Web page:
4 ways parents can create an asthma-friendly experience for their child
According to the American Lung Association, “Asthma is a leading chronic condition that causes students to miss school, which can directly affect their academic success.” Here are 4 easy steps you can take when going back to school or college with asthma to stay healthy.
- Make sure the school/college knows your student is at risk for an asthma emergency.
At the beginning of the school year, make sure your student’s School/College Health Inquiry Form includes asthma-related questions. Make sure they are tracking students with asthma. Here are some tips to get you off to a good start:
- For school children, new students should contact the principal’s office and become familiar with school policies and resources.
- For college students, they should contact the admission’s office and become familiar with campus policies and resources. Returning students should revisit the school’s medication policies and procedures and update any required forms.
- Parents of school age children should set up a short informal meeting with classroom teachers, to make them aware of the child’s condition and potential reaction to their medication. They may not understand some kids react when using an inhaler. See if the school will store an extra inhaler.
- College students should schedule a meeting with resident advisors, or with off-campus housing, or the infirmary. Make them aware of the condition. See if they will store an extra inhaler.
- The American Lung Association recommends having an Asthma Action Plan on file for each student with asthma.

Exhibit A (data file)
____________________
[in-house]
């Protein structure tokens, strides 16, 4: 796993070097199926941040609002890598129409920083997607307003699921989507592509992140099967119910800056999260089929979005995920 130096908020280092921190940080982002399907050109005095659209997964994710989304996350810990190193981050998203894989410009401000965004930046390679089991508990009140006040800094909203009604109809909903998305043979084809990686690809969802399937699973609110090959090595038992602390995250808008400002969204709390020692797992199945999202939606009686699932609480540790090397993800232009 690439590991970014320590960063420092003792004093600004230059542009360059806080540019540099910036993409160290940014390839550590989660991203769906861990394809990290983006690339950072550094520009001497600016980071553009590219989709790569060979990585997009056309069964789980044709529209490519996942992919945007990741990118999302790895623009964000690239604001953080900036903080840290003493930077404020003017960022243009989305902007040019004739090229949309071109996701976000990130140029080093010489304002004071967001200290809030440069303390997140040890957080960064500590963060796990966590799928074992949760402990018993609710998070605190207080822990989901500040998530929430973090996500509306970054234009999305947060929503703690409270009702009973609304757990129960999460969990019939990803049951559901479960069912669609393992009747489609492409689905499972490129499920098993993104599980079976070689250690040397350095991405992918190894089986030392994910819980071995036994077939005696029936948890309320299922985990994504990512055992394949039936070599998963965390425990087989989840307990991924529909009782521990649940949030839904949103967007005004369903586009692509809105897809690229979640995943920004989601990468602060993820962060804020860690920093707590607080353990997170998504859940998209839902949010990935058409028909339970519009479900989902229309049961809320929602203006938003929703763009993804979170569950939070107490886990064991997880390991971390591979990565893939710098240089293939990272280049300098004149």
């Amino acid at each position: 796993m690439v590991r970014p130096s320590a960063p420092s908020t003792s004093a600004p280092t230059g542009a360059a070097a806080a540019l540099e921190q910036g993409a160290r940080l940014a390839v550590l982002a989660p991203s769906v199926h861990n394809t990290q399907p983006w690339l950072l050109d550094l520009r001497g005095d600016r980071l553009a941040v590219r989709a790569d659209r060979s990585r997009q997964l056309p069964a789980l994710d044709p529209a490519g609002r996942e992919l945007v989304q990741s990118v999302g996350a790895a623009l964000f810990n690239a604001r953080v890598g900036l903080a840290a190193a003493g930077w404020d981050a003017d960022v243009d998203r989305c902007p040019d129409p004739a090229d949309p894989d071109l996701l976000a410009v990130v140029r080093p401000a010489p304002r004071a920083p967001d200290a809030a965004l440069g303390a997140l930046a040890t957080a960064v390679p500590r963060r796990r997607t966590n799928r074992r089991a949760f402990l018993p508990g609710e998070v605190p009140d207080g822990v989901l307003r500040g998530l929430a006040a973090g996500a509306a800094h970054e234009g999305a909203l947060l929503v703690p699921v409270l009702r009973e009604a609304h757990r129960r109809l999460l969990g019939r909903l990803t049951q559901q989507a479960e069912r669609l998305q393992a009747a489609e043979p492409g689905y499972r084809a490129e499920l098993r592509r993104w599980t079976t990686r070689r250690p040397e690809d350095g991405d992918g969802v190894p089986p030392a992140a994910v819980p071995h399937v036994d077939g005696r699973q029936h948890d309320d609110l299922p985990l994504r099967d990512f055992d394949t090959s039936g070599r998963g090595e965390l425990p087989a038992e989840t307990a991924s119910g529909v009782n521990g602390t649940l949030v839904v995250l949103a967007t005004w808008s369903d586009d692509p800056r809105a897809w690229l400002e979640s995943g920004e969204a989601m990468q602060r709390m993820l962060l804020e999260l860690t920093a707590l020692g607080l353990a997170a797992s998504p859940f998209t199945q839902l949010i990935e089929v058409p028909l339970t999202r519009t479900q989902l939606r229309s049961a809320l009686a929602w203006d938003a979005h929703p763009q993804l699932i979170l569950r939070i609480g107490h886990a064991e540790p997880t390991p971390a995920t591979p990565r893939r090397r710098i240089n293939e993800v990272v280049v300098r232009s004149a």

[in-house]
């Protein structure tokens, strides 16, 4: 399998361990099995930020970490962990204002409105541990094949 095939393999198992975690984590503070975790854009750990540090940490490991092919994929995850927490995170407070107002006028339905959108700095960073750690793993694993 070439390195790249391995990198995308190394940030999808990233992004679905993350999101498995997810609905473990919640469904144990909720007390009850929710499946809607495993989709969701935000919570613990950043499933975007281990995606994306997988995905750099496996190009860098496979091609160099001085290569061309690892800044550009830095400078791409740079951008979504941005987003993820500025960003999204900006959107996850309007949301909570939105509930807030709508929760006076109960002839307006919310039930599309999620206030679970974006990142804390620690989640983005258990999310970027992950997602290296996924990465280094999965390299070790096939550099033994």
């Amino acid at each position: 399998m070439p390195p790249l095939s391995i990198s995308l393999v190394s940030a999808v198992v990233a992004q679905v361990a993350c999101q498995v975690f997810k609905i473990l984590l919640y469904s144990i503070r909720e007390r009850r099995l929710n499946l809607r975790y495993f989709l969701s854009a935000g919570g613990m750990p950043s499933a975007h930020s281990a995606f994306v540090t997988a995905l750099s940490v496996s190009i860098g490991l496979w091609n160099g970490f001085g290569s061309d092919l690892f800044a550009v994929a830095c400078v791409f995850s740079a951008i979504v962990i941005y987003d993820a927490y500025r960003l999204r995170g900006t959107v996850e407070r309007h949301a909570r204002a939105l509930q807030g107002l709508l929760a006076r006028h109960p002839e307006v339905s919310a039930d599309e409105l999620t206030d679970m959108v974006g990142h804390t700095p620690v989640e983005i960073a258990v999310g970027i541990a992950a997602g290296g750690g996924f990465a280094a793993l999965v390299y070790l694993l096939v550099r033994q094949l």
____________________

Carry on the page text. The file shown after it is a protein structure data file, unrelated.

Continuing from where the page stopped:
- The ALA recommends ensuring immediate access to asthma medication by:
- Using their Student Readiness Assessment Tool to help you identify a student’s readiness to self-carry and administer their quick-relief inhaler.
- Adopting a stock bronchodilator policy to provide immediate access to quick-relief asthma medication to students with asthma.
Find more resources for tracking students with asthma in the Maximizing School Health Services section of the Asthma-Friendly Schools Initiative (AFSI) Toolkit.
- Ensure good indoor air quality (IAQ).
The American Lung Association notes poor indoor air affects the health of students. Indoor air pollutants trigger asthma symptoms. Help keep your students safe by eliminating IAQ problems with an FDA Certified Class II Medical Device like our FilterQueen Defender. It eliminates many asthma triggers such as mold, pet dander, fragrances, vaping, air fresheners and secondhand smoke.
How asthma-friendly is your student’s school, dorm, or campus housing?
Use the Healthy Air Walkthrough Classroom Checklist to find out.
While this checklist is designed for classrooms, it is a great tool for dorms, and off campus housing where your student is likely to be spending MORE TIME!
If you see a problem, use the checklist to support action needed for your student. Find more resources on providing a Healthy School Environment in the AFSI Toolkit.
- Educate, educate, educate.
While asthma awareness is more common today, many people are unaware at how severe reactions can be. Plus, your student may react stronger to new triggers. Offer asthma education like Asthma Basics, an online course to help make sure the adults understand asthma, and help prevent asthma emergencies.
- Encourage healthy eating, enough sleep, and physical activity
When going back to school or college with Asthma stay healthy, practice good nutrition, proper rest, and physical activity. These factors are even more important for students with asthma in order that their immune systems aren’t broken down, leading to larger problems. Again, air purifiers can significantly improve poor indoor air quality, but don’t take our word for it. Check out this Independent Test from Belgium where the FilterQueen Defender outperformed its rivals for purifying the air in a hospital environment.